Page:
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SHANGHAI, September 28, 2008.  As the Chinese milk contamination scandal continues to grow, Sinogie Consulting, a research and consulting company with offices in Hong Kong and Shanghai, has conducted a survey to establish how the scares are likely to affect its clients, many of whom are involved in the FMCG sector in China. 


Sinogie commissioned locally-licensed market researchers to interview the primary food buyers for households in Beijing, Shanghai and Guangzhou, to examine how their buying habits had changed in the light of the recent food scares.  Parts of the survey addressed the infant formula market specifically, while other parts looked at the effect that the scandal has had on the wider dairy industry, and on the food market in general.  Half of our respondents currently buy infant formula, and answered questions on this.  All of our respondents answered questions on other types of food.


The results show that faith in Chinese infant formula has been badly undermined by the scandal.  The reputation of the Chinese dairy industry has a whole has been damaged almost as badly as that of the infant formula sector.  Even foreign brands of infant formula arouse some suspicion, but they do attract more trust than domestic brands. 


Given the opportunity, many of our respondents said that they would be happy to pay a premium for foreign-branded food.  Despite the involvement of Fonterra in the scandal, Chinese consumers still see New Zealand as one of the most trustworthy sources of food. 


While most consumers expect more food scandals to arise in future, there is a surprising level of faith that the government will be able to deal with the issue of food contamination: the proportion of people who expect that the government will be able to solve the current problems is almost the same as it was after the last round of contamination scandals in August 2007.



For a full set of headline findings of the survey, or for an in-depth version of the survey, including breakdowns by city, gender, age group and income, please e-mail us.





Highlights of the survey include the following:


Section 1: buyers of infant formula


All respondents to this section of the survey had children in their households who drink infant formula.  Respondents were responsible for buying formula and other food for the household.


Infant formula buyers are very concerned about the contamination scandal.


The infant formula scandal has dominated the news in China over the past two weeks, and has left consumers extremely worried. 



86.3% of respondents who buy baby formula said that they were worried by the scandal.


Buyers are concerned about the risk of contamination in all formula, not just the brands hit by the scandal.


Unsurprisingly, the vast majority of respondents were worried about the quality of products made by companies which have been named in the scandal.  However, the concern is not limited to these brands: almost as many people are worried about all Chinese brands of infant formula, and – perhaps because of Fonterra’s involvement in the original Sanlu scandal – a significant majority are concerned about both Chinese and foreign brands of formula.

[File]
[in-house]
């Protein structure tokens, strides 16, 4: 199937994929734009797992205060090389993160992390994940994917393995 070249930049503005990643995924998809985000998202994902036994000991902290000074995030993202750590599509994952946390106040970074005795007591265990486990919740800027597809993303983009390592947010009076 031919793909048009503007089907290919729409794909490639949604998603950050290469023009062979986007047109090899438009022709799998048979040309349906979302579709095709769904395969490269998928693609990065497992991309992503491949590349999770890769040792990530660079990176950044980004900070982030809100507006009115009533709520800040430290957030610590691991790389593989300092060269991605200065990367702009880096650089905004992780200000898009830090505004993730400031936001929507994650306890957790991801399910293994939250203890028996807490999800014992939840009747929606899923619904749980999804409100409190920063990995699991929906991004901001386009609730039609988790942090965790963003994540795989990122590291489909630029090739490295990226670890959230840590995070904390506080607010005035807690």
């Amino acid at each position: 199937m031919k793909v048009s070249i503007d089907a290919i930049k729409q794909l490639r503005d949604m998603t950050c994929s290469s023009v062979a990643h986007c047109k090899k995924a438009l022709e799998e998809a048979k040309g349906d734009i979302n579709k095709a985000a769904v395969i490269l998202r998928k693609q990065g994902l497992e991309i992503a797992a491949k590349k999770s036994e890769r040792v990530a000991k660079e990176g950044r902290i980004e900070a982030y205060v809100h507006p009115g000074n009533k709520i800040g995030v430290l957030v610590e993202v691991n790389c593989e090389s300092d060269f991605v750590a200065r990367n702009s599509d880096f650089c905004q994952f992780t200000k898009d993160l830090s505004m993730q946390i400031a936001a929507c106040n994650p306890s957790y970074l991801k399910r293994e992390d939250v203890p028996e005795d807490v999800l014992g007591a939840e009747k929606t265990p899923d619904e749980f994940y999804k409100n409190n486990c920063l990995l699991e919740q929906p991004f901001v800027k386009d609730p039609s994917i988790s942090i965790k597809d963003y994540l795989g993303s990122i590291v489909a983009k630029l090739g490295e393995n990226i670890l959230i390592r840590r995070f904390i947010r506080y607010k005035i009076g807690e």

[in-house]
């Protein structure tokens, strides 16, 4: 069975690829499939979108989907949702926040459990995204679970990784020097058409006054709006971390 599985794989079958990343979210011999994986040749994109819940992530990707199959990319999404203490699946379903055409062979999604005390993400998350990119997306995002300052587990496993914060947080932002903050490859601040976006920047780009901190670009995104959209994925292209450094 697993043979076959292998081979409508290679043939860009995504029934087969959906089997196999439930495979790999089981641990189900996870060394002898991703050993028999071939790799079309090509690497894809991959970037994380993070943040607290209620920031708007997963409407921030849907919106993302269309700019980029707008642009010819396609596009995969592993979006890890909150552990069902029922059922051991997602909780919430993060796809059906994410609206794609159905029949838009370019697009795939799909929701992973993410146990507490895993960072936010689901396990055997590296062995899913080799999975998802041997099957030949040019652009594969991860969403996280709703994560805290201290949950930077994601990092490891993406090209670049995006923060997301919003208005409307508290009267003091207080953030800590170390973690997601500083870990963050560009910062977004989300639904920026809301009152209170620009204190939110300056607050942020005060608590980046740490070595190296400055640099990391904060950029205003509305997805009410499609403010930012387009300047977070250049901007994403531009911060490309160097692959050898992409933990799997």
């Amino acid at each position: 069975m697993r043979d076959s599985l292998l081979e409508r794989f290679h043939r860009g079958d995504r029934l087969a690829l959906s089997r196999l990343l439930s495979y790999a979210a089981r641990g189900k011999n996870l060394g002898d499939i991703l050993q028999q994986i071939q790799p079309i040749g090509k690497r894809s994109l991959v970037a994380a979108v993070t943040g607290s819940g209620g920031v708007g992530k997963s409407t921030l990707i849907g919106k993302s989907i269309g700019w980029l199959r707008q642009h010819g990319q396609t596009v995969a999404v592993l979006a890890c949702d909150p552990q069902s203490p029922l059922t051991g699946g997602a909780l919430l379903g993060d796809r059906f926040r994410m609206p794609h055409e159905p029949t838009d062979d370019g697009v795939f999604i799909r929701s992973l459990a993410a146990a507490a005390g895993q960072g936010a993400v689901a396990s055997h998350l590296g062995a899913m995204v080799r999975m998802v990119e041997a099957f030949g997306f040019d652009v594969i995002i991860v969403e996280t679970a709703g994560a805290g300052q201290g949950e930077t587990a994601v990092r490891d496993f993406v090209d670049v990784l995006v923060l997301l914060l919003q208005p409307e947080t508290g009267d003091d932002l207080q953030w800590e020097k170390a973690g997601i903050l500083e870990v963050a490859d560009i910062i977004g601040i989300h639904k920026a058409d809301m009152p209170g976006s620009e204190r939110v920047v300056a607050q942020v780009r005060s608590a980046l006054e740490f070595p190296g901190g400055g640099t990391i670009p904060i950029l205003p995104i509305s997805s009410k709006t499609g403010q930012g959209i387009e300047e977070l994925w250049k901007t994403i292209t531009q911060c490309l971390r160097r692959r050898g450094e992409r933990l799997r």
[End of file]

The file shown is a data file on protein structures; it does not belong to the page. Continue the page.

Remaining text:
86.7% of respondents said that they were worried about the brands of formula which have been named in the news as being contaminated. 


83.6% of respondents said that they were worried that all Chinese brands of formula could be contaminated.


79.8% of respondents said that they were worried that all brands of formula – Chinese or foreign – could be contaminated.


The scandals have caused buyers of infant formula to change their buying habits.  Foreign brands are likely to benefit from this.


People who buy infant formula are changing the brands that they buy, but not in the volumes that one might expect.  Around 40% of respondents said that they had stopped buying Chinese brands of baby formula, but almost 65% of them said that they would go back to Chinese brands in future.


Similarly, of the 75% of respondents who said that that they have changed the formula brands that they buy, only 40% said that the change would be permanent.


However, 75% of respondents said that they would now consider buying foreign brands of formula, and 93% of those people said that they would be willing to pay a premium.  Even though there is some concern over the potential for contamination in foreign formula, it seems that consumers do have more faith in  foreign brands than in Chinese brands.



Section 2: dairy and other food


Respondents to this section include the buyers of formula who responded to Section 1 of the survey, as well as the primary food buyers for other households who do not buy infant formula. 


The infant formula scandal has hit trust in the whole Chinese dairy industry, and across the food sector


Just before our survey began, the scandal started to spread from infant formula to the rest of the dairy industry.  This is reflected in the results of the survey: levels of trust in Chinese dairy brands have plummeted, while trust in the whole of the food industry has suffered. 



81.1% of respondents said that they now trust Chinese-branded dairy products less than they did before the scandal.


63.9% of respondents said that they now trust Chinese-branded food products less than they did before the scandal.


People are so wary of dairy products that they have reduced their purchases.  But foreign companies are benefiting.


Trust in dairy products has fallen to such an extent that many of our respondents said that they had cut back on dairy purchases in general, and have cut back even further on Chinese-branded dairy purchases. 



77.2% of respondents said that they had cut back on the total amount of dairy produce that they purchase since the scandal broke.